According to the legend, the Viking Þrasi Þórólfsson placed a chest behind the waterfall. A child found the treasure several years later, but could only prevail a handful before the chest disappears. The handle is now preserved in the museum of Skógar.

Skógafoss, under the rainfall - photo © Bernard Duyck 2015

Skógafoss, under the rainfall - photo © Bernard Duyck 2015

Near the fall, many small Icelandic horses can be admired.
The Icelandic is a small saddle horse, probably a direct descendant of the horses brought by the Vikings during the colonization of Iceland. It has not been crossbred from the 900s, the importation of horses from that time still prohibited on the island.

Its natural selection gave it a high resistance to climate, a good sense of direction and a recognized frugality. In addition to its various dresses, it is characterized by its five gaits: in addition to the walk, trot and gallop, normal gaits of the horse, he practices amble and tölt, an four times broken amble, which allows him to always keep a foot on the ground, and allows the forehand to get up and be more free.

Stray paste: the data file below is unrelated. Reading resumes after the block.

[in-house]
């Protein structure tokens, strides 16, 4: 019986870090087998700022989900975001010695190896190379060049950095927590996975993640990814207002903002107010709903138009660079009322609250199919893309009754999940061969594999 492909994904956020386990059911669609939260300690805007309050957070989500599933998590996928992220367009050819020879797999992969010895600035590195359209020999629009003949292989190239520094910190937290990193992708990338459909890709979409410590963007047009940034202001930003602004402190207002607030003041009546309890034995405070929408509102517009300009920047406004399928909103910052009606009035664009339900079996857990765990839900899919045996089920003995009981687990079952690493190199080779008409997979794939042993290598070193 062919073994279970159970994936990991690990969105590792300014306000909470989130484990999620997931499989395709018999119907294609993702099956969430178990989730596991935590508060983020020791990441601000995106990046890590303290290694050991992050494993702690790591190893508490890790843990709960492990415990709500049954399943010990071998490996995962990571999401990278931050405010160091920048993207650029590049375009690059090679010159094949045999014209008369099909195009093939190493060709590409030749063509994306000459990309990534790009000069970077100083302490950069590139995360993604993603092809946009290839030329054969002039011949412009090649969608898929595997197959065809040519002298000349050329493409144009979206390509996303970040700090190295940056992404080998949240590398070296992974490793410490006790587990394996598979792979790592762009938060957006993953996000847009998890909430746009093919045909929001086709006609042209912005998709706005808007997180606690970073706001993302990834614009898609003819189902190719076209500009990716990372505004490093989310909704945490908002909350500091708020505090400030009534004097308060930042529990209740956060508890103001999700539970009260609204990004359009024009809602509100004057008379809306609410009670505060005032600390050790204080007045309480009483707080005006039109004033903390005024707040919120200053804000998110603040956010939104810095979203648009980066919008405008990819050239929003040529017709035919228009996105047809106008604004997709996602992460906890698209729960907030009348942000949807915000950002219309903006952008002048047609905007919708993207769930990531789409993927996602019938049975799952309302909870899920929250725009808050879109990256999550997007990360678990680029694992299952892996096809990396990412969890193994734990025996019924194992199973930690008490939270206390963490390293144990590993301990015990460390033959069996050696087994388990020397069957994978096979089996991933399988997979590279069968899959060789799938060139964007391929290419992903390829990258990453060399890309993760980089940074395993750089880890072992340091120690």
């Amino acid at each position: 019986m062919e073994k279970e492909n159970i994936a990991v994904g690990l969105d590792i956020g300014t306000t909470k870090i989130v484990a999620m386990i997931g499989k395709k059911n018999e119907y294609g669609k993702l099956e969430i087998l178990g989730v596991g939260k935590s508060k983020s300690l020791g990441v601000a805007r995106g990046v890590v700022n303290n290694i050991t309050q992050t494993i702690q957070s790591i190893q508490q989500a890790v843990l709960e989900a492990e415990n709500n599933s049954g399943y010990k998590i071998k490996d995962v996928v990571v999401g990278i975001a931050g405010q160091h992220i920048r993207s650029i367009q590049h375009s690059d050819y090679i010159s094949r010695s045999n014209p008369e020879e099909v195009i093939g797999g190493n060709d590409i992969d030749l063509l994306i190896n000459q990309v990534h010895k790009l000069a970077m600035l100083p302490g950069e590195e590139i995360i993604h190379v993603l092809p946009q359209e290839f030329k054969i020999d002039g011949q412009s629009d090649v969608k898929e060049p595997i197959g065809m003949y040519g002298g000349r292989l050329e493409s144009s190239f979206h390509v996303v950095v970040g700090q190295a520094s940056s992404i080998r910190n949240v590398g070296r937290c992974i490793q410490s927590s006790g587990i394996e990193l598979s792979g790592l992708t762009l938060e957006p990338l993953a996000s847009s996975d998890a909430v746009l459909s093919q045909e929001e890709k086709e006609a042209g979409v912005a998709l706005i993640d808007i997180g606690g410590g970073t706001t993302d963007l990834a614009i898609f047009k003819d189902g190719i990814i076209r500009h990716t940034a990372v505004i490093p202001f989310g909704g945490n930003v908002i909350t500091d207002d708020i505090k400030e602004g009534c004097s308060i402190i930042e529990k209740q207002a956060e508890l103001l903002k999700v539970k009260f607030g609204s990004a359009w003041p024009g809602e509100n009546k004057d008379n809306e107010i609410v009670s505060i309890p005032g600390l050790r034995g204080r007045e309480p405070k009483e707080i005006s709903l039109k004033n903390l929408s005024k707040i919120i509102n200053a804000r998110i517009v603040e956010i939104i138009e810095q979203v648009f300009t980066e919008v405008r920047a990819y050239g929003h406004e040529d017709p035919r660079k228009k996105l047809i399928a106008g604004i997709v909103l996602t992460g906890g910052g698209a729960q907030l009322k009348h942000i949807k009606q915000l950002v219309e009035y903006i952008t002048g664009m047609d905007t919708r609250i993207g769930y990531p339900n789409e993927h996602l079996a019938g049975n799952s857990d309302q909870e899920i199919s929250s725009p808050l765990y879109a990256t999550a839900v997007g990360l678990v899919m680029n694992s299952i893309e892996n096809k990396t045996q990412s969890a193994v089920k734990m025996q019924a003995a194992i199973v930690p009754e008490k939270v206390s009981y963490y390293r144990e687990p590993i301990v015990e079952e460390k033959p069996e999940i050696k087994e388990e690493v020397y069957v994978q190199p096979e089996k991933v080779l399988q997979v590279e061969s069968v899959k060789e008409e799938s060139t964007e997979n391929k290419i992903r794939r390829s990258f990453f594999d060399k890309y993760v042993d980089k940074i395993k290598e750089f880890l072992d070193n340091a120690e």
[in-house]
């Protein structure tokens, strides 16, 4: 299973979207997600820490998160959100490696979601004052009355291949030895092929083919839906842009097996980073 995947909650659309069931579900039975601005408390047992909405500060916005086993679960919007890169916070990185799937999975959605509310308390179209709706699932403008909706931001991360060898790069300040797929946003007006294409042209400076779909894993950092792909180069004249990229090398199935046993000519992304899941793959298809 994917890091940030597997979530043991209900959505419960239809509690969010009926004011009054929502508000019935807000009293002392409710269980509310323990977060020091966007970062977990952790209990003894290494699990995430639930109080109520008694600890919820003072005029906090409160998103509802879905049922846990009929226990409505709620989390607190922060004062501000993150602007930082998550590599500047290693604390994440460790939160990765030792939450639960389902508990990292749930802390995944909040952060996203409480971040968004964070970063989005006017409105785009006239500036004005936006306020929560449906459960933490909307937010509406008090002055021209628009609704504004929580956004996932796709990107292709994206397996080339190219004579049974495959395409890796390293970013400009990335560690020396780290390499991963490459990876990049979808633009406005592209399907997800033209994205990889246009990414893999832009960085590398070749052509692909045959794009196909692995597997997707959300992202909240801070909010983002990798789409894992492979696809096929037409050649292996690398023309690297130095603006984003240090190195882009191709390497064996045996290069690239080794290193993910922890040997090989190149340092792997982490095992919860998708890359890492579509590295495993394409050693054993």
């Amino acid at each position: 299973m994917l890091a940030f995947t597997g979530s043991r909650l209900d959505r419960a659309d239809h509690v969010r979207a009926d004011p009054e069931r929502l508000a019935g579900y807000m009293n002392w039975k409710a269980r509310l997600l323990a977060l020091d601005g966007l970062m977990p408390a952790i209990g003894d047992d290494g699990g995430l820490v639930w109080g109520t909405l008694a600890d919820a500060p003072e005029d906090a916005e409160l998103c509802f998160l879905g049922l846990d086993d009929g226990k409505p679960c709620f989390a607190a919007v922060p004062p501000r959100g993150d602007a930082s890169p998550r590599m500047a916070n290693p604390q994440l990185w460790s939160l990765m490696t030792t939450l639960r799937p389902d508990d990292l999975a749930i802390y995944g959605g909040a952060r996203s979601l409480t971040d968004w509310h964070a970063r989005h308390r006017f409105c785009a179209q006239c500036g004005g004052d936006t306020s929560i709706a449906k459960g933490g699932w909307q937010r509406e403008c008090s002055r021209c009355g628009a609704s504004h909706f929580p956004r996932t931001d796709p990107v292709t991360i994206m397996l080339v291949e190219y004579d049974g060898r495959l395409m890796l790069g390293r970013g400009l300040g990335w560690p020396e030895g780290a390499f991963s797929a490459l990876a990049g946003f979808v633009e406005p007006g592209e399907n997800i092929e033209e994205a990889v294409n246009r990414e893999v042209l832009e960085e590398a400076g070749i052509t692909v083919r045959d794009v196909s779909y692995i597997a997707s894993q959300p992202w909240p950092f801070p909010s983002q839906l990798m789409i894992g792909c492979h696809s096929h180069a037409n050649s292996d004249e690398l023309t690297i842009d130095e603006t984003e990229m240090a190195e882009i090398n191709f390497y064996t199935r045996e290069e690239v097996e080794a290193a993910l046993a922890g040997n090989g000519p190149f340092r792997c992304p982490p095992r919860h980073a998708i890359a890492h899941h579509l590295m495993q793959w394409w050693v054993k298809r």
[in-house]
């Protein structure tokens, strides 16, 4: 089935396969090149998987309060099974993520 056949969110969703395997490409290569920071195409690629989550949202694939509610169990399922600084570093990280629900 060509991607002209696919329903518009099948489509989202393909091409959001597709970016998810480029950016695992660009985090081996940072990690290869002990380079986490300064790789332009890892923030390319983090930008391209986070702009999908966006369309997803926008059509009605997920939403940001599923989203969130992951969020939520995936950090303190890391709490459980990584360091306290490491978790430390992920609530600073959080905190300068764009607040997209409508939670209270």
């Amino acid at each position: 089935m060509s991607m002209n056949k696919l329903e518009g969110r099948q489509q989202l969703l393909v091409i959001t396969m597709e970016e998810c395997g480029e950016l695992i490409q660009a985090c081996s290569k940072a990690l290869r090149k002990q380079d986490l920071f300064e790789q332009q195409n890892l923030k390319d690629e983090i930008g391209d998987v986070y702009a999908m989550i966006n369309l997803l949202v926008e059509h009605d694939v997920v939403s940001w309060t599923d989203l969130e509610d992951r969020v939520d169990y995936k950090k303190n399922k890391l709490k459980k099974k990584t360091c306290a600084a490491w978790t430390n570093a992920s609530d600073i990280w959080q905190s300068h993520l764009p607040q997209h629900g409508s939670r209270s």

The Icelandic horse is content with a grass  yellowed  by the long snow cover - photo © 2015 Bernard Duyck

The Icelandic horse is content with a grass yellowed by the long snow cover - photo © 2015 Bernard Duyck

Icelandic horses - photos © 2015 Bernard Duyck
Icelandic horses - photos © 2015 Bernard Duyck

Icelandic horses - photos © 2015 Bernard Duyck

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Publié le par Bernard Duyck
Publié dans : #Excursions et voyages

On the road to Jökulsarlon, we meet the Hvannadalshnjúkur - 2119 meters, the highest point of Iceland and of Öræfajökull glacier/volcano, located on the rim of the caldera of a volcano sheltered under the Vatnajökull ice cap, in Icelandic " the glacier of lakes. "